Addressing Climate Change
Conclusive evidence has demonstrated that climate change is negatively affecting the lives of people in the United States and around the world. The American College of Obstetricians and Gynecologists, as an organization representing physicians and other health care professionals who care for women and everyone seeking obstetric and gynecologic care, recognizes that climate change is an urgent women’s health concern and a major public health challenge.
Environmental exposures, including those related to climate change, have a disproportionate effect on women’s health and further exacerbate health inequitiesi. The effects of climate change include food and water insecurity, civil conflicts, extreme weather events, and spread of disease—all of which put women at elevated risk of disease, malnutrition, sexual violence, poor mental health, lack of reproductive control, negative obstetric outcomes, and deathii. These factors also harm the health of communities and future generations, such as the erosion of the health care infrastructure needed to support healthy women and healthy families and studies suggesting an association between extreme temperatures and preterm birth and low weightiii.
As climate change continues to adversely affect the well-being of women, people seeking obstetric and gynecologic care, families, and communities, ACOG supports greater recognition of and investment into addressing the effects of the environment on public health. Specifically, ACOG:
- Calls on our national and international leaders to act to curb greenhouse gas emissions and limit further climate destabilization
- Encourages our members and affiliated health care systems to support environmentally responsible practices in order to decrease the environmental impact and carbon footprint of medicine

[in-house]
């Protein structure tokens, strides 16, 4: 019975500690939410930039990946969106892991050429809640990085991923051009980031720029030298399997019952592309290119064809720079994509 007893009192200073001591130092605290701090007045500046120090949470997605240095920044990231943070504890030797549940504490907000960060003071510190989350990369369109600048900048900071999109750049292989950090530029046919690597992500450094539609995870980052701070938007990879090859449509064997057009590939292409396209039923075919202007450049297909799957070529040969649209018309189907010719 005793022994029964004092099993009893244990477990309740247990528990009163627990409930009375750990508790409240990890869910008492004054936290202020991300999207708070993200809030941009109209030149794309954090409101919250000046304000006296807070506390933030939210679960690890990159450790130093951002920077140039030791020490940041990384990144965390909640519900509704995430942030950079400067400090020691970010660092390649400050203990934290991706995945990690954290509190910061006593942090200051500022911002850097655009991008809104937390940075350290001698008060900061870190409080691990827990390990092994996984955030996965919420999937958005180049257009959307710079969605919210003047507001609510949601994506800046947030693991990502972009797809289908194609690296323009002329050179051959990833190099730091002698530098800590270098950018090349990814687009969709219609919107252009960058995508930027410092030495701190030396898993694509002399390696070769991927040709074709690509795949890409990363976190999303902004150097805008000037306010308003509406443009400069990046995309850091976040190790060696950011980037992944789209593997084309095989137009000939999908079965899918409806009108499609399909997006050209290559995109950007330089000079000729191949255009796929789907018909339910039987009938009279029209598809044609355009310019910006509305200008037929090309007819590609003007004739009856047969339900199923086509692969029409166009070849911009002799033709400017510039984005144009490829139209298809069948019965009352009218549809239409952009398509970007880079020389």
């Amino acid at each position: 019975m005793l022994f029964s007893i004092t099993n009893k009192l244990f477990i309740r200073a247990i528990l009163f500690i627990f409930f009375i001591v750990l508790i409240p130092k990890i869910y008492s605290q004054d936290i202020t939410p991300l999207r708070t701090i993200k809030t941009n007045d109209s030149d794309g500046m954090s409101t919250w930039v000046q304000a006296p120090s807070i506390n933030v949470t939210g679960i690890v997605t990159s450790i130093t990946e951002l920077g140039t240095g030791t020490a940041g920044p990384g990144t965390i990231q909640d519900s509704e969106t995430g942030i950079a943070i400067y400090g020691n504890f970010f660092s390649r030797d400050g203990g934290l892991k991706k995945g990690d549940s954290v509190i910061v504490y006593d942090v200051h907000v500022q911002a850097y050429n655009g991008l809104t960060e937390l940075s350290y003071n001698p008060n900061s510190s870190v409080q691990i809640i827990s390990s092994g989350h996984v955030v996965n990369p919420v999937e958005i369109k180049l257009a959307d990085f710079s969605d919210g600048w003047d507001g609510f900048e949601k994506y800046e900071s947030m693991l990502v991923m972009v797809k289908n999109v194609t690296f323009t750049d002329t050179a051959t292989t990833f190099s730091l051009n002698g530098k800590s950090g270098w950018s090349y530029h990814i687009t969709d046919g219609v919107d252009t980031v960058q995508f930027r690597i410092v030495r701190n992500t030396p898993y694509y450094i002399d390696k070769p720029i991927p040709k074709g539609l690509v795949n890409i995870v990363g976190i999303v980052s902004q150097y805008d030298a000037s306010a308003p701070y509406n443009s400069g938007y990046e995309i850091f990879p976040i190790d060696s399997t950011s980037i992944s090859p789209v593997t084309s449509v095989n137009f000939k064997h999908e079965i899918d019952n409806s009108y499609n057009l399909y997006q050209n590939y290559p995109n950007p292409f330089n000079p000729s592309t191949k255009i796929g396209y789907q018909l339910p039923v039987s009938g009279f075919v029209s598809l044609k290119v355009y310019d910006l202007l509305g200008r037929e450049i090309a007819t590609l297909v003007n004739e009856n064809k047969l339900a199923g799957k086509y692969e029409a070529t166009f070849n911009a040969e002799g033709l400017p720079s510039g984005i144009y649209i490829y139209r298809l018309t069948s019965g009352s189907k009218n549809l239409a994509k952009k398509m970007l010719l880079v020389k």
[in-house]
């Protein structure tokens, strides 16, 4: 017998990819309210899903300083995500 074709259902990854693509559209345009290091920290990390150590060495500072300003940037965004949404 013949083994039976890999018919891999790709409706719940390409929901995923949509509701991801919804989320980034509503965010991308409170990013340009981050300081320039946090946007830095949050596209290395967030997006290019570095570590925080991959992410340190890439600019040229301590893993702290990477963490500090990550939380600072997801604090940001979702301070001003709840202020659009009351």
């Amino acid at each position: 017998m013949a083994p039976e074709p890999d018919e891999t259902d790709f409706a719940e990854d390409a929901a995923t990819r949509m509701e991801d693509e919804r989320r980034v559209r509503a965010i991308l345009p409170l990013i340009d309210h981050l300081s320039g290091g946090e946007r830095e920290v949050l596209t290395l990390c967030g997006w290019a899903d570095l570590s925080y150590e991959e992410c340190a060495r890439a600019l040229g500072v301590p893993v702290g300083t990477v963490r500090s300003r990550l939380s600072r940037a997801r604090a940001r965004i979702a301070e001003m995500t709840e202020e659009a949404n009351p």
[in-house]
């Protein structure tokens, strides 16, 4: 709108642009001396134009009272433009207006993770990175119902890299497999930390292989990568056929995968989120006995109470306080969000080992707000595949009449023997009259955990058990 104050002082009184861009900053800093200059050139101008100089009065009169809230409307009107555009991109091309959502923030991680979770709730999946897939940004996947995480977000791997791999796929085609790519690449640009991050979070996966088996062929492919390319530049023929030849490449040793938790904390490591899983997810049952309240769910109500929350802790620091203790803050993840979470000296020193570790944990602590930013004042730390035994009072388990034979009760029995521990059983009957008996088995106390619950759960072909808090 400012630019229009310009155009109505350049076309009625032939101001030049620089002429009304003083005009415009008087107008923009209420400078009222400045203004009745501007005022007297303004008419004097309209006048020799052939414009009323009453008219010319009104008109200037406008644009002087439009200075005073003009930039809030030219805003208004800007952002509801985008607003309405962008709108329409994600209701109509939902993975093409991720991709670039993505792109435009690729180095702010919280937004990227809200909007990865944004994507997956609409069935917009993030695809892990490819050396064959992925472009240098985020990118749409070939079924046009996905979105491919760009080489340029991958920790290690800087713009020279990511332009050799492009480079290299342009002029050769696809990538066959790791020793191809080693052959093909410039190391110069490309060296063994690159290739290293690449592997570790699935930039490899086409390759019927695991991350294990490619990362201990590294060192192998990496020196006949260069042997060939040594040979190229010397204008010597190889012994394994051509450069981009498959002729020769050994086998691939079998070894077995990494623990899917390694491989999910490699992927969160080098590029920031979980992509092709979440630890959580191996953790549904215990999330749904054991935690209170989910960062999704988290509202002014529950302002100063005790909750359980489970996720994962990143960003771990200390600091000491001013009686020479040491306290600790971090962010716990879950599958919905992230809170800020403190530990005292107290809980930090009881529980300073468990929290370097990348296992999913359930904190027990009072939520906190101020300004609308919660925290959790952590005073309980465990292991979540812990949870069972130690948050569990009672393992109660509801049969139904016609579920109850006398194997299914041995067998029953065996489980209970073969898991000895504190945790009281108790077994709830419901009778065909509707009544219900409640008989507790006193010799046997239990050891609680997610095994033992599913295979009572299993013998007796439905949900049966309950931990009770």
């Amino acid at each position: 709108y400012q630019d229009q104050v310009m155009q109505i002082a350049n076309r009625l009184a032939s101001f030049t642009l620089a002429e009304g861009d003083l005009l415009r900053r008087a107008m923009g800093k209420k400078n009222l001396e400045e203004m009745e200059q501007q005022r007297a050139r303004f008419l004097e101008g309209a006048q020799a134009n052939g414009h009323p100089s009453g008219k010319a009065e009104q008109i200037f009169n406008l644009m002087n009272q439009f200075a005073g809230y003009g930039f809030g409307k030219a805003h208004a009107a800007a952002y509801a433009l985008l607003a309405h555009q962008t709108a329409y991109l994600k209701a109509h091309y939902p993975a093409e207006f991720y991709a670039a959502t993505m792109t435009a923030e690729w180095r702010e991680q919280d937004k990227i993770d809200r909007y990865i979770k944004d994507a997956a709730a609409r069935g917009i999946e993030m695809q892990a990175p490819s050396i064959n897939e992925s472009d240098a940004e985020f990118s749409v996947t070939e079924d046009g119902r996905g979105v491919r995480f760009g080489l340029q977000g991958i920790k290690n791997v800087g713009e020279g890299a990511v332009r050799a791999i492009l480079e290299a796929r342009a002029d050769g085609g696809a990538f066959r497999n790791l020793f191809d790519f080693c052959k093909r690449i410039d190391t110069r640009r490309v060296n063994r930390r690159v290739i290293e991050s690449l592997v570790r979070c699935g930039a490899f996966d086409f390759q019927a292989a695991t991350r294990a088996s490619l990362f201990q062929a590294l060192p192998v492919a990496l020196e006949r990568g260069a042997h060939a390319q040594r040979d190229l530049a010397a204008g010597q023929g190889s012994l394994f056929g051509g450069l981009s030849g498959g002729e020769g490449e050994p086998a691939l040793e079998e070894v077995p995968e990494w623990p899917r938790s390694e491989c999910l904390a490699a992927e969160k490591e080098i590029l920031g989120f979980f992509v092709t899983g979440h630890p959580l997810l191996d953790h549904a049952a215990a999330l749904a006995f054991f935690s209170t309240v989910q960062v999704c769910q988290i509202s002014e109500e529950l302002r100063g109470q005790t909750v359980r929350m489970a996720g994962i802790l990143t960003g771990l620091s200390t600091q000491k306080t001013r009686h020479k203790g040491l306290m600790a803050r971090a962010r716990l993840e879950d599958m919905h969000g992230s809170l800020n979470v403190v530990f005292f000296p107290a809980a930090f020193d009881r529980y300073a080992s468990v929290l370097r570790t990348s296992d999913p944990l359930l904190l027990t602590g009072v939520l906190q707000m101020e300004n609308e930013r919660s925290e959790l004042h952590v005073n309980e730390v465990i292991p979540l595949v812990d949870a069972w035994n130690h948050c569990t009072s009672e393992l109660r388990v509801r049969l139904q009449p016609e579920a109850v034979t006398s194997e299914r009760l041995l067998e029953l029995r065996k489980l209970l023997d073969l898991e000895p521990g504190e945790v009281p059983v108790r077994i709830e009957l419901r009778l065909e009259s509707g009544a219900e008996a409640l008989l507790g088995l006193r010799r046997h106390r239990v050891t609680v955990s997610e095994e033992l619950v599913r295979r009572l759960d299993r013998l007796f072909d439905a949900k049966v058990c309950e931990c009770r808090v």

- Supports clinical and community-based research into the effects of climate change on health, especially as it affects women, racial and ethnic minority populations, and underresourced populations
- Promotes policies and programs that seek to mitigate the health-related harms of climate change on women’s health
ACOG recognizes that addressing climate change is an urgent health priority that affects everyone. As leaders in women’s health care, we support a proactive approach to this important issue.
i World Health Organization. Gender, climate change and health. Geneva: WHO; 2014. Available at: http://www.who.int/globalchange/GenderClimateChangeHealthfinal.pdf. Retrieved November 23, 2015.
ii Reducing prenatal exposure to toxic environmental agents. ACOG Committee Opinion No. 832. American College of Obstetricians and Gynecologists. Obstet Gynecol 2021;138:e40–54.
iii Bekkar B, Pacheco S, Basu R, DeNicola N. Association of Air Pollution and Heat Exposure With Preterm Birth, Low Birth Weight, and Stillbirth in the US: A Systematic Review. JAMA Netw Open. 2020;3(6):e208243. doi:10.1001/jamanetworkopen.2020.8243.
Approved by the Executive Board: January 2016
Revised: April 2016
Reaffirmed: April 2018
Revised: November 2021